The Adventures Of Huckleberry Finn - online book

Complete illustrated version of Mark Twain's classic book.

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DISCRIMINATION IN STEALING.                                    305
crime in a prisoner to steal the thing he needs to get away with, Tom said ; it's his right; and so, as long as we was representing a pris­oner, we had a perfect right to steal anything on this place we had the least use for, to get ourselves out of prison with. He said if we warn't prisoners it would be a very different thing, and nobody but a mean ornery person would steal when he warn't a prisoner. So we allowed we would steal every­thing there was that come handy. And yet he made a mighty fuss, one day, after that, when I stole a water­melon out of the nigger patch and eat it; and he made me go and give the niggers a dime, without telling them what it was for. Tom said that what he meant was, we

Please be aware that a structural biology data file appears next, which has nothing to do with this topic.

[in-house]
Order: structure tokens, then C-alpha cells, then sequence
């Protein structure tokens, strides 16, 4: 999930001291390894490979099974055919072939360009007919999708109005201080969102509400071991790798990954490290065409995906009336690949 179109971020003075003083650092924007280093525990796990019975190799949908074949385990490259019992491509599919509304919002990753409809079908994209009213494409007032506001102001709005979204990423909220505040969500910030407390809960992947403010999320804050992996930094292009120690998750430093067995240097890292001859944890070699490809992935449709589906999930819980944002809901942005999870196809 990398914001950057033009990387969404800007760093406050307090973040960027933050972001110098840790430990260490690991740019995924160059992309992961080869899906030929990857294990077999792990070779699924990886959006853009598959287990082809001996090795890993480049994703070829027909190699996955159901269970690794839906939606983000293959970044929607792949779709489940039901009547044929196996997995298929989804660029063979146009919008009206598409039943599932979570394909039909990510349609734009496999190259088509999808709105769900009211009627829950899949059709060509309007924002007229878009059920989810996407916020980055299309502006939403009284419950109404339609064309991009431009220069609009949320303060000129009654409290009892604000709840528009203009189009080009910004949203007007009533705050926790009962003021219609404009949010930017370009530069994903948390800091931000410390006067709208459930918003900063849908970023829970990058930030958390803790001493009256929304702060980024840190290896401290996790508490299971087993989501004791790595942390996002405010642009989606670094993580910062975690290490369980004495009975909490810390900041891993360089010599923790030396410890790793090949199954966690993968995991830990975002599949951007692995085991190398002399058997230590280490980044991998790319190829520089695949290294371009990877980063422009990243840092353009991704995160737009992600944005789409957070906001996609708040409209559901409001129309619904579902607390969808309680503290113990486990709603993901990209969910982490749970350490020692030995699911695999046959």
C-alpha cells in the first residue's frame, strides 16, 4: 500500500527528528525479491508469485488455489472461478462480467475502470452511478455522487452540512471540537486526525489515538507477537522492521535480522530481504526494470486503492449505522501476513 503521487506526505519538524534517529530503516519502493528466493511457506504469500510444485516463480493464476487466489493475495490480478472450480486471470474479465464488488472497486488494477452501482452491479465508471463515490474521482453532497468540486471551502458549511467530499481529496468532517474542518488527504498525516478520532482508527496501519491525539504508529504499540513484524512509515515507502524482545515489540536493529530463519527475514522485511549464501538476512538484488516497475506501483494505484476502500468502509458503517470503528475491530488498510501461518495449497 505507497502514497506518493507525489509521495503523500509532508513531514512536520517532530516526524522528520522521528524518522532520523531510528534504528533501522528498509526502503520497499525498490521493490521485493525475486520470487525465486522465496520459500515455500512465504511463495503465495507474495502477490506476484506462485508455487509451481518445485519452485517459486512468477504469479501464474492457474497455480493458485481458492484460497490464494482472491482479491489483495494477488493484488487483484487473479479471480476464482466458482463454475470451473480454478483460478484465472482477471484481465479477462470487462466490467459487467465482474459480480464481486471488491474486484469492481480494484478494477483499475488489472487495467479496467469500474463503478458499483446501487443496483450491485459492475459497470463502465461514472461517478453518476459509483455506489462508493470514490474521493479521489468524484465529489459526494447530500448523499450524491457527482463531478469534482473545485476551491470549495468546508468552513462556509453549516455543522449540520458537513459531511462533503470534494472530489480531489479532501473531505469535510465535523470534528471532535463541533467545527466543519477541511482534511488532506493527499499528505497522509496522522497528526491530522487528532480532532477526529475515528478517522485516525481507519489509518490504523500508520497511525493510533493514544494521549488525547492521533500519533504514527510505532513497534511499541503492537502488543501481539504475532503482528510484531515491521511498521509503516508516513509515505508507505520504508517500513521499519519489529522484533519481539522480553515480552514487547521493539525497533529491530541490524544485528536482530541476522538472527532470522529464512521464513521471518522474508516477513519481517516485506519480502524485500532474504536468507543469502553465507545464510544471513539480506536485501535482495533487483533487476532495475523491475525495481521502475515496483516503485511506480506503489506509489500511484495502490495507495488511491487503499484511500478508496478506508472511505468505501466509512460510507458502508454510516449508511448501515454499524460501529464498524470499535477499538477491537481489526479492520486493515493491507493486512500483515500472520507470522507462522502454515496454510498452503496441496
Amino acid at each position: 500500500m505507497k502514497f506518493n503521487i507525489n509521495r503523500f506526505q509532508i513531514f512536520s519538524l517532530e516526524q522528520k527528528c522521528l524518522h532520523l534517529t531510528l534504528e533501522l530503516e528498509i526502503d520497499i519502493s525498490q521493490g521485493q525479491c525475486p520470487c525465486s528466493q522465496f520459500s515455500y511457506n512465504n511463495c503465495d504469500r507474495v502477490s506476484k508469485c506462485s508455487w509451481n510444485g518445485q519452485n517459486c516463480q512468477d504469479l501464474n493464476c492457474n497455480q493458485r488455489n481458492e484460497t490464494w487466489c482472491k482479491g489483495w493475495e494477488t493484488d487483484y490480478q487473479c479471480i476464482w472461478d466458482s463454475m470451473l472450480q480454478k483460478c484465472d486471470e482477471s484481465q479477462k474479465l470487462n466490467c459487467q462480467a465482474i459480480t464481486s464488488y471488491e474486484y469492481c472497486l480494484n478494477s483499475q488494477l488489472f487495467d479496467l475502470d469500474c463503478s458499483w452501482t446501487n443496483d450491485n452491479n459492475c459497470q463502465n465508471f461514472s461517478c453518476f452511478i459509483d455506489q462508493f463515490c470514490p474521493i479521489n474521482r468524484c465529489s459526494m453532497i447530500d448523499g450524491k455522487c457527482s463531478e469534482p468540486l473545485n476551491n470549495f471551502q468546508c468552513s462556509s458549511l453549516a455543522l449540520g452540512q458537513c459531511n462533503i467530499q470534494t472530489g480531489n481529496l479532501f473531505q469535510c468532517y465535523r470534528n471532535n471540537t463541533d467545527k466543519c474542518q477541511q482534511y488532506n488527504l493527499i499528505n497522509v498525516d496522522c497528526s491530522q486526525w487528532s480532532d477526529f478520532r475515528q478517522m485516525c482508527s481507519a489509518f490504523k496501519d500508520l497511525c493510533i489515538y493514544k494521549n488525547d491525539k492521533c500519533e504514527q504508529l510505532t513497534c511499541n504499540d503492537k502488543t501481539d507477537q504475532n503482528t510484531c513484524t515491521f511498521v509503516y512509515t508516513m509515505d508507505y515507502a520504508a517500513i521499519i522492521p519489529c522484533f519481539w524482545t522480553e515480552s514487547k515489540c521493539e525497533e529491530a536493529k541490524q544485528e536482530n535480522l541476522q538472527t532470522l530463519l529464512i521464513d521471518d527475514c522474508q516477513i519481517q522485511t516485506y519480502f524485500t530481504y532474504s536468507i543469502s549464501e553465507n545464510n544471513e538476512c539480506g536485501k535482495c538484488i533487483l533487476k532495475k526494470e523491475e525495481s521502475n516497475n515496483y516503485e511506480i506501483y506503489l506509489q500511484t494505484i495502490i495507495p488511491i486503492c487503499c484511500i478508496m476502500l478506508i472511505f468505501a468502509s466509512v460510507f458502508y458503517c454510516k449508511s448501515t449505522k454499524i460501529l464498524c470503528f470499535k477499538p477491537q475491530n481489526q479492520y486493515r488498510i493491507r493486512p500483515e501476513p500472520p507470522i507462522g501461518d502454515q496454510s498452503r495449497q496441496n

could steal anything we needed. Well, I says, I needed the watermelon. But lie said I didn't need it to get out of prison with, there's where the difference was. He said if I'd a wanted it to hide a knife in, and smuggle it to Jim to kill the seneskal with, it would a been all right. So I let it go at that, though I couldn't see no advantage in my representing a prisoner, if I got to set down and chaw over a lot of gold-leaf distinctions like that, every time I see a chance to hog a watermelon.
Well, as I was saying, we waited that morning till everybody was settled 20